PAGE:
Wild Coast king fights mining
The uphill battle against mining by an impoverished Wild Coast community, which last year appeared to have been won, seems set to begin again after a local subsidiary of Australian firm Mineral Resource Commodities (MRC) applied for a prospecting licence.
The prospecting rights application lodged for the Kwanyana block of the Xolobeni area in March is being opposed by 400 members of the Amadiba community, who last week rejected the plan in a consultation process run by the company.
Xolobeni is the traditional homeland of the Amadiba people, a community under the leadership of King Sigcau and Queen MaSobhuza of Pondoland.
The Amadiba Crisis Committee (ACC) said in a statement that it was outraged that the community again faced a mining application even after Minister of Mineral Resources Susan Shabangu revoked Transworld Energy and Minerals’ (TEM) mining rights last year. TEM is a subsidiary of MRC.
The application “comes at a time where we were just managing to get the eco-tourism venture back on track, after Xolco members had actively worked to undermine it because its success conflicted with their ambitions to mine coastal dunes”.
Xolco is TEM’s black economic empowerment partner.
Sarah Sephton, an attorney at the Legal Resource Centre, which is representing the crisis committee, said the ACC had vigorously opposed the application verbally and would also do so in writing.
Sephton said the company had applied for prospecting rights on the same block as before, as it was “trying to cure the defects of their first attempt”.
Shabangu revoked TEM’s mining right in May last year due to outstanding environmental issues, and the company was given 90 days to provide additional information.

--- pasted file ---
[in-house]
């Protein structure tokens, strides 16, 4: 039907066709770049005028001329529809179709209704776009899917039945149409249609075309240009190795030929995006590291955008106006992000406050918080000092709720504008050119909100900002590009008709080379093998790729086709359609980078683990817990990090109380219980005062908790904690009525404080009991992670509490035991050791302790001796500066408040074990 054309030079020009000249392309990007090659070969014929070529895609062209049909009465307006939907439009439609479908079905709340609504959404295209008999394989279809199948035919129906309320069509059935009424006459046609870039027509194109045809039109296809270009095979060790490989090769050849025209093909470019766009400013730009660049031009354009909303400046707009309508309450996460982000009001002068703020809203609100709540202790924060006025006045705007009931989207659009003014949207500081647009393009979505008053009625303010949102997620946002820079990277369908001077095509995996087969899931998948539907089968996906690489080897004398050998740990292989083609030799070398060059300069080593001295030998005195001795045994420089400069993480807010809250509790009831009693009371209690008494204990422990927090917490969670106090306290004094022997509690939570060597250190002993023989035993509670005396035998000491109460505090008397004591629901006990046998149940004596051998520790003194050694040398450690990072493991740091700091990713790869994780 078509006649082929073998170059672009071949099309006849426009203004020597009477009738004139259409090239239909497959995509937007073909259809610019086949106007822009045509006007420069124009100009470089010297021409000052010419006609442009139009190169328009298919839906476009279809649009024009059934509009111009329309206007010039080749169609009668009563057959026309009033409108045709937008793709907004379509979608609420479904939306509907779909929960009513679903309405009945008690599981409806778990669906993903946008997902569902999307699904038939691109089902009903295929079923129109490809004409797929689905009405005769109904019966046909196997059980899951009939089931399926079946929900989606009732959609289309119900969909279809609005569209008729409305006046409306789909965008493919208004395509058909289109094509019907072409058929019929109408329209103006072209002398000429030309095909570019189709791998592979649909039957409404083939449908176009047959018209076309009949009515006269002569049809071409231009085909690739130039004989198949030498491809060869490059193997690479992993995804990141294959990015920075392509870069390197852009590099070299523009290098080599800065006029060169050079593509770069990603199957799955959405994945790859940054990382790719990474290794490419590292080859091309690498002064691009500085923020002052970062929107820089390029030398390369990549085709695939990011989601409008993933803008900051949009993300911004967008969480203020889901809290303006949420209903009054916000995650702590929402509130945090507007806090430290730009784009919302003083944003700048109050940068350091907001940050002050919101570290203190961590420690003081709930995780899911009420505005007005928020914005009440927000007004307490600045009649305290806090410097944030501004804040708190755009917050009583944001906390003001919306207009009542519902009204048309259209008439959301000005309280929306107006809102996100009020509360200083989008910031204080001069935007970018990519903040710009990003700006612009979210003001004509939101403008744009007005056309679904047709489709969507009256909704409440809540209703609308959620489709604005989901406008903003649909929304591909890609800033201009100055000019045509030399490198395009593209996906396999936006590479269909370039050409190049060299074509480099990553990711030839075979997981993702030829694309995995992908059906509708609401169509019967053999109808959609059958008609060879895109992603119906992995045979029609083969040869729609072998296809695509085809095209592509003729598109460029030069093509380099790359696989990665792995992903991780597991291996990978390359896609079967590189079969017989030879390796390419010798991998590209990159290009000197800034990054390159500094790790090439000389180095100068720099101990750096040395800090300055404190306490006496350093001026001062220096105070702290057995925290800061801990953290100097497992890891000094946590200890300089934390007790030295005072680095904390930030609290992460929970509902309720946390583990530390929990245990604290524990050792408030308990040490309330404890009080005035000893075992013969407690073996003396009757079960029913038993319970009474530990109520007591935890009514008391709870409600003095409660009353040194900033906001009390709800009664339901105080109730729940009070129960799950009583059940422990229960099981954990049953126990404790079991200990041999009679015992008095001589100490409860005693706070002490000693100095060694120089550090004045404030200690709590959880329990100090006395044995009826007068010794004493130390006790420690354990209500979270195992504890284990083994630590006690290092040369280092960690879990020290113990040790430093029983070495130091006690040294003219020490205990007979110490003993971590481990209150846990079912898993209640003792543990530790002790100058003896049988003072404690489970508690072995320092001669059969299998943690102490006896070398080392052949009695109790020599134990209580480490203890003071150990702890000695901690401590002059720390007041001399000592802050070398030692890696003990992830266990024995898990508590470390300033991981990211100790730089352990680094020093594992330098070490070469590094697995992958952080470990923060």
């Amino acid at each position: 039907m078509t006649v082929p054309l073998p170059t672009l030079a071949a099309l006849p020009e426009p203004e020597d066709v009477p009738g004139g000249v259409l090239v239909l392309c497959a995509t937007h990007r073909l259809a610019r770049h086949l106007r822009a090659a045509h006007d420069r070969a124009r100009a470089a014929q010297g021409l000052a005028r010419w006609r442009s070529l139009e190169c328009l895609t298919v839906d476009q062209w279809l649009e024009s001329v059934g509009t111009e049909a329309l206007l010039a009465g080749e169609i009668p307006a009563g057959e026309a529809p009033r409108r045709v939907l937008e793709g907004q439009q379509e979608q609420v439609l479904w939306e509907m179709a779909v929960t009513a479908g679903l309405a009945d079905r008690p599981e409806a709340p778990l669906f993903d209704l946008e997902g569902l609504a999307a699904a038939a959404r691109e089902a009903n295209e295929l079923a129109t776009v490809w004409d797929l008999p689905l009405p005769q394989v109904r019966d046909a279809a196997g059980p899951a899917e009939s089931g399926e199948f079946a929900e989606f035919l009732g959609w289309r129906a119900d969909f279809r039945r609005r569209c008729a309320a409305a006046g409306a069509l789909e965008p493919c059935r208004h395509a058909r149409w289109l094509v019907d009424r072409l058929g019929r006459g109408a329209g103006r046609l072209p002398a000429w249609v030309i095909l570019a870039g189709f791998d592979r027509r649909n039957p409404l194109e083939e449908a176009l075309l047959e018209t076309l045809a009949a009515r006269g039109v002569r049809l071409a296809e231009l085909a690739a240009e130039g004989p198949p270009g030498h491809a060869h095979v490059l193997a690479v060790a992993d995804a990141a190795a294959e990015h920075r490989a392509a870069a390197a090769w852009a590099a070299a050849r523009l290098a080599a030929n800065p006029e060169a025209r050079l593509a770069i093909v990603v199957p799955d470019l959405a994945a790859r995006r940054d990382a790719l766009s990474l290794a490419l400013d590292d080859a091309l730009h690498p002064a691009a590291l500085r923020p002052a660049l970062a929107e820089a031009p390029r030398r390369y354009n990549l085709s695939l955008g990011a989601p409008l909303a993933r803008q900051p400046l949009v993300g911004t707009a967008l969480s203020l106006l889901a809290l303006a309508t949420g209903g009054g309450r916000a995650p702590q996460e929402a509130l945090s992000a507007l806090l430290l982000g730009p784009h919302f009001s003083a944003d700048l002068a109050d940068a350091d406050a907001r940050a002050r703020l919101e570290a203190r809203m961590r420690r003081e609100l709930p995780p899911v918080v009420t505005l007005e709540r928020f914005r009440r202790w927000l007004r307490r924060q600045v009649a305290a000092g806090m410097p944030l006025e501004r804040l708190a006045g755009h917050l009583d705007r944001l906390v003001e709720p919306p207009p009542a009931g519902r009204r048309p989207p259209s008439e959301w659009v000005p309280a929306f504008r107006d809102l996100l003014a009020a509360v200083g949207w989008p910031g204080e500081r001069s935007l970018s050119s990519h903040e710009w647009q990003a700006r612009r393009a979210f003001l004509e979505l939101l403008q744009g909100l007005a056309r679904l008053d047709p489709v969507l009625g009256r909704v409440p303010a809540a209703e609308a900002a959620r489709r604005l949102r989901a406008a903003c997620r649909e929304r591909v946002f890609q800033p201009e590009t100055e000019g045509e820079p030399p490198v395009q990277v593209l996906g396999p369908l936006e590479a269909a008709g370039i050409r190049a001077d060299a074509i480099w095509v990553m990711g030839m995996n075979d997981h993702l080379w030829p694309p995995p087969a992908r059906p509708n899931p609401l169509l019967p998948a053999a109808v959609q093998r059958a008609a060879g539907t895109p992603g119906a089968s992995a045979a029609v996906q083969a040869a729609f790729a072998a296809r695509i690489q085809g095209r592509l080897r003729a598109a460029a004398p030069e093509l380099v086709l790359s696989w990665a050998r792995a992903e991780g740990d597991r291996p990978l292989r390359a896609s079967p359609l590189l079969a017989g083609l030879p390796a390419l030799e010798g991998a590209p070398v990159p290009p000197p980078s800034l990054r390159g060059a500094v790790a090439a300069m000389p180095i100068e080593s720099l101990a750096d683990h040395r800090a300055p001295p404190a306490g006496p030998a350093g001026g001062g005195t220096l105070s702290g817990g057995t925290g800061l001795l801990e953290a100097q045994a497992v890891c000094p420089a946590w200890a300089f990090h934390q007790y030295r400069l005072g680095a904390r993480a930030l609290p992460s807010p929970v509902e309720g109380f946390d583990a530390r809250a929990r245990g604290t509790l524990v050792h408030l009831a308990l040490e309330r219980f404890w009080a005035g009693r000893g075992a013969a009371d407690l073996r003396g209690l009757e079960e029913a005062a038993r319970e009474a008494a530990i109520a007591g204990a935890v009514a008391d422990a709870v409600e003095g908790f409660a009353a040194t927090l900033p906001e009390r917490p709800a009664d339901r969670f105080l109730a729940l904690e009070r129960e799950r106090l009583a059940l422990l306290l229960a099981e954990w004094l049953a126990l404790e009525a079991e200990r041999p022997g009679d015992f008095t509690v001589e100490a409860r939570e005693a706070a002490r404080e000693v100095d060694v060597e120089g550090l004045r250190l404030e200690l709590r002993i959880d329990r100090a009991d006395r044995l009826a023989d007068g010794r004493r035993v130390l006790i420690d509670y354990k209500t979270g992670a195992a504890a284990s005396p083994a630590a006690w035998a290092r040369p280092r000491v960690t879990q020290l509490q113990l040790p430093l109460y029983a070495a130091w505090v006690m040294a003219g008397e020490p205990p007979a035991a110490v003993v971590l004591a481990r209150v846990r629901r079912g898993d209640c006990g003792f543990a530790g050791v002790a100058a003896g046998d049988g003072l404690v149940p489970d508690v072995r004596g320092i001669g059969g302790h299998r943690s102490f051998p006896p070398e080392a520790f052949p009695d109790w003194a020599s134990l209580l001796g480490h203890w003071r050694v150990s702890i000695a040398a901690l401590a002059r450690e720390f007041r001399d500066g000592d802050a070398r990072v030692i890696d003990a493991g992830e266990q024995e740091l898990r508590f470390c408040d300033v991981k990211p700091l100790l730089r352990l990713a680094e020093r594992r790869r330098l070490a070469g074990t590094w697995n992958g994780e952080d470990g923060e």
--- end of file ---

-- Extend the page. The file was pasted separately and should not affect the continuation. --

Andrew Lashbrook, MRC’s South African representative, said the application for rights to the Kwanyana block had been lodged in March and further documents would be submitted to the Department of Mineral Resources on Friday.
He said the company’s position had never changed. “We believe there is a sustainable way to do this project to the benefit of all stakeholders.”
Lashford said the conditional mining right at Kwanyana was based on certain environmental issues being addressed, which the company always intended to do. But before it could complete this work, an objection was lodged and the mining right was revoked.
The company was unable to comply with the outstanding issues within 90 days and after discussions with the department, opted to reapply instead.
TEM already has prospecting rights on four other blocks in Xolobeni, with Kwanyana being the fifth block. Last year prospecting rights for the other four blocks were renewed for a further three years.
Following a public consultation process last week, which was run by water and environmental consultants GCS on behalf of the company, both King Sigcau and the ACC said the process was flawed.
The king said: “We are alarmed that the traditional leaders of the affected area have not been correctly approached in terms of custom and tradition and that we are only learning about this latest application through other sources.”
He added that the Amadiba coastal residents had already convinced Shabangu to revoke the mining rights that were awarded in July 2008, when after a protracted internal review process, it was found that issues raised by the then department of environmental affairs and tourism had not been satisfactorily addressed to ensure the venture met requirements for ecological sustainability.
It was found that mining in this area was a wholly inappropriate use of the land from an economic development perspective, King Sigcau said.
The ACC said Xolobeni had ecological and environmental importance as part of the Pondoland Marine Protected Area and was one of the most important centres of plant diversity and endemism in South Africa.
It had been advised that the proposed mining would cause pollution and irreversible environmental degradation.
The spokesman for the Department of Mineral Resources was not available for comment.